on 20 March 2009
This is an excellent introduction to the notion of Forcing from, as it were, the horse's mouth. Cohen is, however, something of an unreconstructed non-constructivist, and so does not seem to take the Intuitionist view all that seriously. Basically, he has no problem with completed infinities and so embraces the whole menagerie of large cardinals that ultimately flow from this standpoint. So if the whole idea of the Continuum as it stands gives you a bit of a philosophical itch in a place you can't quite reach, this book won't help you scratch it. It is, however, in it's own way, fascinating.
on 19 March 2009
As for the content of this book, there is little to say. It is the original book by Cohen.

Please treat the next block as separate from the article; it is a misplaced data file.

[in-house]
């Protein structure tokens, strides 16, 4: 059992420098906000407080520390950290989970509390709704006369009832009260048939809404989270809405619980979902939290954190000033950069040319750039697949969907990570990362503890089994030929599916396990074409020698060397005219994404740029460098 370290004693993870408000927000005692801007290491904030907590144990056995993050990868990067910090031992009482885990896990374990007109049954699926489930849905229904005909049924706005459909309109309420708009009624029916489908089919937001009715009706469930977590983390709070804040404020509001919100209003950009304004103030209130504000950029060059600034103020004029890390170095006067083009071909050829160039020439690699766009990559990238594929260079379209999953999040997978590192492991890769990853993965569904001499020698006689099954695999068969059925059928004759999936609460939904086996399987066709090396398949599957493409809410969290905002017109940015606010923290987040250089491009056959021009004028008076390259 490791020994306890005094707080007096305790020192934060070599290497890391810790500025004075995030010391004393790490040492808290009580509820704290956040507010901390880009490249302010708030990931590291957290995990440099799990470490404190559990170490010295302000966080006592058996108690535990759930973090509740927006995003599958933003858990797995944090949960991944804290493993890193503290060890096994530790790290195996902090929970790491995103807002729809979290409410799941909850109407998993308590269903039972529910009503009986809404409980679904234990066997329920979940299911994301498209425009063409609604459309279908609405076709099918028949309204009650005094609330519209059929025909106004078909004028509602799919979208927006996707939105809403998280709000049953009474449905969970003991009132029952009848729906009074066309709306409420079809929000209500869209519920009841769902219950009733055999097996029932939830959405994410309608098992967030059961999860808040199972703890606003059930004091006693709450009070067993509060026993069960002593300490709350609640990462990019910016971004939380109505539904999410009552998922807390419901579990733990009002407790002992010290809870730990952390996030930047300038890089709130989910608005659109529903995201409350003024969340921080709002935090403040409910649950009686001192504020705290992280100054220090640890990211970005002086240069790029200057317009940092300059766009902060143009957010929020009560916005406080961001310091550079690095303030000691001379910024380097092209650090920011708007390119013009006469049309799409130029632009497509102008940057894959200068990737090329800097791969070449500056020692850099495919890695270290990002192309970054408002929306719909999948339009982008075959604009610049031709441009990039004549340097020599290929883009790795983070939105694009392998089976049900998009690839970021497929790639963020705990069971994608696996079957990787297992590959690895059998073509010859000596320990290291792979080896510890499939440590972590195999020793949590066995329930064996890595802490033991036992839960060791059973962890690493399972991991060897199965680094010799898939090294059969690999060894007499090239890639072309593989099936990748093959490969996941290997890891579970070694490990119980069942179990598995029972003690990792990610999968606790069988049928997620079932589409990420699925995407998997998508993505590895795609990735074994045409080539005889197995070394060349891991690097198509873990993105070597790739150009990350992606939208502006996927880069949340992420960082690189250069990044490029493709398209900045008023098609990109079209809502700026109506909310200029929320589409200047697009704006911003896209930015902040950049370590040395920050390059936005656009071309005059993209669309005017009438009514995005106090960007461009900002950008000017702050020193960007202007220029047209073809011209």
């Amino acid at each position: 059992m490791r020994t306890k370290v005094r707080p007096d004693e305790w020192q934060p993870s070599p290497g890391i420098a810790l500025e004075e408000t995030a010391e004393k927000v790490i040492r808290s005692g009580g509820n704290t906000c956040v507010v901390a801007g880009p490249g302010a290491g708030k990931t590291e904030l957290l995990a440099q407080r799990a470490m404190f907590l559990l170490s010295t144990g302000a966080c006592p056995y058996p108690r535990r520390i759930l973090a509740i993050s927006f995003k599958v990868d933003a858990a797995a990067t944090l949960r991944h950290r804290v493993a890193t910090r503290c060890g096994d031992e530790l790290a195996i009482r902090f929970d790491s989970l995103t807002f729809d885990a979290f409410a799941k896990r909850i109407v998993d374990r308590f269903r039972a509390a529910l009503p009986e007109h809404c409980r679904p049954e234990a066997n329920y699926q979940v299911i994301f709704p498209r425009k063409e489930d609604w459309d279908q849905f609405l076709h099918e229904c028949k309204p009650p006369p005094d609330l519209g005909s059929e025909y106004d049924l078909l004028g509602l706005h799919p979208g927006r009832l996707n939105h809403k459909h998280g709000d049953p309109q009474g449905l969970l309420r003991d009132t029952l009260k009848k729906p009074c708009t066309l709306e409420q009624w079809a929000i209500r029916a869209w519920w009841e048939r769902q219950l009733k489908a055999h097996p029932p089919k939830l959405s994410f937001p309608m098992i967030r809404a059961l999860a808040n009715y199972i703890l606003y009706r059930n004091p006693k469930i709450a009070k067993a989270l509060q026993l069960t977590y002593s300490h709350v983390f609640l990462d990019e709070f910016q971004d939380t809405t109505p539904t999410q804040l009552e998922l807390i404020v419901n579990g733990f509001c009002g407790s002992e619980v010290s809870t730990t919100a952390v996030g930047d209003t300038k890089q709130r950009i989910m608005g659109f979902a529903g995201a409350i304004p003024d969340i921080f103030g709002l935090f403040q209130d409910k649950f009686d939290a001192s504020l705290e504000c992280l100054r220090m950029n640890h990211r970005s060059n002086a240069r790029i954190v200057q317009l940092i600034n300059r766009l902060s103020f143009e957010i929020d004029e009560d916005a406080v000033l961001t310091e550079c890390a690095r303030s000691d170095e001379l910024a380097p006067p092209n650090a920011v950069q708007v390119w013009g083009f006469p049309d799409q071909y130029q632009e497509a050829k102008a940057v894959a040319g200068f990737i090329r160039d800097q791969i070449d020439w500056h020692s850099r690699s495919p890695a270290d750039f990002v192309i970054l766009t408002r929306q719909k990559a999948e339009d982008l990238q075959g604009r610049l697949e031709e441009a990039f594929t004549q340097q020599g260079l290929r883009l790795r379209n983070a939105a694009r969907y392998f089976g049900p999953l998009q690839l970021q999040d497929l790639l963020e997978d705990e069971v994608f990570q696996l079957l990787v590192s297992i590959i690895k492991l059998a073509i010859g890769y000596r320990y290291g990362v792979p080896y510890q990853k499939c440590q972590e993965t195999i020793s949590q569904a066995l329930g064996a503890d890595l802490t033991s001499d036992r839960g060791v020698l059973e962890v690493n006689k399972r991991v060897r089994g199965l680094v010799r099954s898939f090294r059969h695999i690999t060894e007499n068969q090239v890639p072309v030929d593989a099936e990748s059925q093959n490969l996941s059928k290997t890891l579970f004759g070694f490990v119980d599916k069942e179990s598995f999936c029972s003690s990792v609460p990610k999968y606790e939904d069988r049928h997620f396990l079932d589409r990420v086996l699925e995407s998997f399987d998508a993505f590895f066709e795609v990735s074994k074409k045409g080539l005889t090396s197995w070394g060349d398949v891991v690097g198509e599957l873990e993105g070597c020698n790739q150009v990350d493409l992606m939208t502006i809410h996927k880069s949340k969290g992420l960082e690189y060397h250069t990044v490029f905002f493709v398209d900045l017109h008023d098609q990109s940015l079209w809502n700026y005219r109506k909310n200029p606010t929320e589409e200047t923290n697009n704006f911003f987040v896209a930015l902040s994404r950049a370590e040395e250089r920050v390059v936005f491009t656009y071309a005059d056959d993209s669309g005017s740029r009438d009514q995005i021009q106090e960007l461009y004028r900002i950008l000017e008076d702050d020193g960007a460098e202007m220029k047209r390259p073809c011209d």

However, I write this review just to warn that it is in a 'typewriter' font, which makes it very unpleasant on the eye and difficult to read.
on 2 November 2011
This book reminds me of the Russellian Principia.... To be filed in the list of unreadable books : books written by great mathematicians for their peers, professional mathematicians...
If you're interested in the continuum problem, your best buy is Smullyan's "Set theory and the continuum problem" : accessible, lucid, elegant and complete.